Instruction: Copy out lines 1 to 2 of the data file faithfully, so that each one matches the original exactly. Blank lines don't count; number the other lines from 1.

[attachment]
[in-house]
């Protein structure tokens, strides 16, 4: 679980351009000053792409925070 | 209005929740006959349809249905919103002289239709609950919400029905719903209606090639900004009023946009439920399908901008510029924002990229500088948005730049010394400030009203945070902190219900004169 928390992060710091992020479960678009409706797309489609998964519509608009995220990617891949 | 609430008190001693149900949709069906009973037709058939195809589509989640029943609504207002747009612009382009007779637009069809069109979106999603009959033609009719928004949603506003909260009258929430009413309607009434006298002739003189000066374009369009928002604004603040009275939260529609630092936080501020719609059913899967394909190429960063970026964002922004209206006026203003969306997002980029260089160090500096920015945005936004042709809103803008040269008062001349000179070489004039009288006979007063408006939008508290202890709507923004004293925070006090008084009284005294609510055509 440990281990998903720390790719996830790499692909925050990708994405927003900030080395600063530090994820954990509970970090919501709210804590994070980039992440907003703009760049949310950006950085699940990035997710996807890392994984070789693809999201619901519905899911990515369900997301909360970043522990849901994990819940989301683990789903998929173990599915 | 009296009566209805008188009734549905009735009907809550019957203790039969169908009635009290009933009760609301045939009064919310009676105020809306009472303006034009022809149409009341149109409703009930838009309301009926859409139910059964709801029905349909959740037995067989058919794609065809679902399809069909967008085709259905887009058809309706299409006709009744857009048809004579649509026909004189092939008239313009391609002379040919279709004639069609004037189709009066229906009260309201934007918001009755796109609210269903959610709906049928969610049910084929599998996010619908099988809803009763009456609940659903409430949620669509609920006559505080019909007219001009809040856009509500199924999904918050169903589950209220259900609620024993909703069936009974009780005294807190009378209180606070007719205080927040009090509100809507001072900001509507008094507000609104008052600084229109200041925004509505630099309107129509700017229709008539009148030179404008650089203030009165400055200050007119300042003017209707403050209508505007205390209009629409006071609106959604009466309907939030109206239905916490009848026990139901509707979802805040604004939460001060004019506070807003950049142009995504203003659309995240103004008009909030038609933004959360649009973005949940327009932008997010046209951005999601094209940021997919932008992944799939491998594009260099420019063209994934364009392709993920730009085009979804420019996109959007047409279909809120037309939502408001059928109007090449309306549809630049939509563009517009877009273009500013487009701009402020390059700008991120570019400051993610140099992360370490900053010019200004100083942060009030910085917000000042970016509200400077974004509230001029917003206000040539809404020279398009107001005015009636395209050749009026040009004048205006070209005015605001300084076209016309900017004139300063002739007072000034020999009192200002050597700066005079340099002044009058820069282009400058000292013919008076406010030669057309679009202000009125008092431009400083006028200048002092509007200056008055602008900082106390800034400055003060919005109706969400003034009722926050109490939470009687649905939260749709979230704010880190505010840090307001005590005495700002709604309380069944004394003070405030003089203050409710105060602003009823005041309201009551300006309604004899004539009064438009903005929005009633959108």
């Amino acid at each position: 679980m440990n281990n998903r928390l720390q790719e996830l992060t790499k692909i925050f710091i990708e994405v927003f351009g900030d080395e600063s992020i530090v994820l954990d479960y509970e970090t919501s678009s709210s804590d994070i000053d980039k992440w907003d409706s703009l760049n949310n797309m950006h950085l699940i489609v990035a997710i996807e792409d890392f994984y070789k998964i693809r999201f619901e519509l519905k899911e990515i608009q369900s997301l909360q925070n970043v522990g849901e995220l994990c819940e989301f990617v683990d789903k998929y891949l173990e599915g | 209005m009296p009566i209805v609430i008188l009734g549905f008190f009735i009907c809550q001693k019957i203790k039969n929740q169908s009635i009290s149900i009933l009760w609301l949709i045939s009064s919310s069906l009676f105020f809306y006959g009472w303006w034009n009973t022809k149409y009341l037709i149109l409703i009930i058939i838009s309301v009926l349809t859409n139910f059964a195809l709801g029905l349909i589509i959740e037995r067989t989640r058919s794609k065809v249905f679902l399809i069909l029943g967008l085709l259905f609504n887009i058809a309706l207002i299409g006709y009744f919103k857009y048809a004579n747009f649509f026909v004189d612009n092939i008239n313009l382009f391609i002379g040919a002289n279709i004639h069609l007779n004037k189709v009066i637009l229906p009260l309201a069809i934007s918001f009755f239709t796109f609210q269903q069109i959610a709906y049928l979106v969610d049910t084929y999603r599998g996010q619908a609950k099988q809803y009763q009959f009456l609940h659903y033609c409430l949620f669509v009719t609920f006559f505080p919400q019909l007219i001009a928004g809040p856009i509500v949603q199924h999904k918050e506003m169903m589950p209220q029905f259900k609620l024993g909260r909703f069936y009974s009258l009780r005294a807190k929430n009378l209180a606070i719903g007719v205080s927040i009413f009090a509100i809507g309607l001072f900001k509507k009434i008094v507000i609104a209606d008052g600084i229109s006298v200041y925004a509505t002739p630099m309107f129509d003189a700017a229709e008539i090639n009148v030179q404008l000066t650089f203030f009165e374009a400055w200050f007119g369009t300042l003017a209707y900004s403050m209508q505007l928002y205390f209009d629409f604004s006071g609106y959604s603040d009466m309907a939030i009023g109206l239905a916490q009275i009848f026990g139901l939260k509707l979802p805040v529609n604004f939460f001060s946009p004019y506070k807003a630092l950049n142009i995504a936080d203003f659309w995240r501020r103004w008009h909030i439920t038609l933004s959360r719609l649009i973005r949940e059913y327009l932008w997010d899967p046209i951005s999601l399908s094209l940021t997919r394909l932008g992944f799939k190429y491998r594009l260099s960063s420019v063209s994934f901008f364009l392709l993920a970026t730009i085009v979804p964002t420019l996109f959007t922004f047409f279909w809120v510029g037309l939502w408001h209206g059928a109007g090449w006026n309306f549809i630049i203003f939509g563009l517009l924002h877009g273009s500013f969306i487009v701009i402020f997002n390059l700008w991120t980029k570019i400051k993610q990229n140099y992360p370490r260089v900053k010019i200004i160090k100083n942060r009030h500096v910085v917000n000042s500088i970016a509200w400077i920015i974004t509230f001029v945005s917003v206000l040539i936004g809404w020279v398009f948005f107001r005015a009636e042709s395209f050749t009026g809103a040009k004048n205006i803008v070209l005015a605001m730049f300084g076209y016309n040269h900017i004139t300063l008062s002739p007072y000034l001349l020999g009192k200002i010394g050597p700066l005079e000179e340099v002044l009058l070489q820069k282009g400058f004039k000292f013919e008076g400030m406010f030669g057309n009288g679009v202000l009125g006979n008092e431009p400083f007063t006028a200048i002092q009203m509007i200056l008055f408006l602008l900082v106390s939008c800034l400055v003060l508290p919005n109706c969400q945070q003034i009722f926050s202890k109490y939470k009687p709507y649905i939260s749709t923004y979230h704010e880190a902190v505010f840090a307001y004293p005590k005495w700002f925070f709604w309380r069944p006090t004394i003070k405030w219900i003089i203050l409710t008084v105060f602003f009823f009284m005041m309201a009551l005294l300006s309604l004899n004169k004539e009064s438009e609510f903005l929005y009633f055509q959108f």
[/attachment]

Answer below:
[in-house]
């Protein structure tokens, strides 16, 4: 679980351009000053792409925070 | 209005929740006959349809249905919103002289239709609950919400029905719903209606090639900004009023946009439920399908901008510029924002990229500088948005730049010394400030009203945070902190219900004169 928390992060710091992020479960678009409706797309489609998964519509608009995220990617891949 | 609430008190001693149900949709069906009973037709058939195809589509989640029943609504207002747009612009382009007779637009069809069109979106999603009959033609009719928004949603506003909260009258929430009413309607009434006298002739003189000066374009369009928002604004603040009275939260529609630092936080501020719609059913899967394909190429960063970026964002922004209206006026203003969306997002980029260089160090500096920015945005936004042709809103803008040269008062001349000179070489004039009288006979007063408006939008508290202890709507923004004293925070006090008084009284005294609510055509 440990281990998903720390790719996830790499692909925050990708994405927003900030080395600063530090994820954990509970970090919501709210804590994070980039992440907003703009760049949310950006950085699940990035997710996807890392994984070789693809999201619901519905899911990515369900997301909360970043522990849901994990819940989301683990789903998929173990599915 | 009296009566209805008188009734549905009735009907809550019957203790039969169908009635009290009933009760609301045939009064919310009676105020809306009472303006034009022809149409009341149109409703009930838009309301009926859409139910059964709801029905349909959740037995067989058919794609065809679902399809069909967008085709259905887009058809309706299409006709009744857009048809004579649509026909004189092939008239313009391609002379040919279709004639069609004037189709009066229906009260309201934007918001009755796109609210269903959610709906049928969610049910084929599998996010619908099988809803009763009456609940659903409430949620669509609920006559505080019909007219001009809040856009509500199924999904918050169903589950209220259900609620024993909703069936009974009780005294807190009378209180606070007719205080927040009090509100809507001072900001509507008094507000609104008052600084229109200041925004509505630099309107129509700017229709008539009148030179404008650089203030009165400055200050007119300042003017209707403050209508505007205390209009629409006071609106959604009466309907939030109206239905916490009848026990139901509707979802805040604004939460001060004019506070807003950049142009995504203003659309995240103004008009909030038609933004959360649009973005949940327009932008997010046209951005999601094209940021997919932008992944799939491998594009260099420019063209994934364009392709993920730009085009979804420019996109959007047409279909809120037309939502408001059928109007090449309306549809630049939509563009517009877009273009500013487009701009402020390059700008991120570019400051993610140099992360370490900053010019200004100083942060009030910085917000000042970016509200400077974004509230001029917003206000040539809404020279398009107001005015009636395209050749009026040009004048205006070209005015605001300084076209016309900017004139300063002739007072000034020999009192200002050597700066005079340099002044009058820069282009400058000292013919008076406010030669057309679009202000009125008092431009400083006028200048002092509007200056008055602008900082106390800034400055003060919005109706969400003034009722926050109490939470009687649905939260749709979230704010880190505010840090307001005590005495700002709604309380069944004394003070405030003089203050409710105060602003009823005041309201009551300006309604004899004539009064438009903005929005009633959108």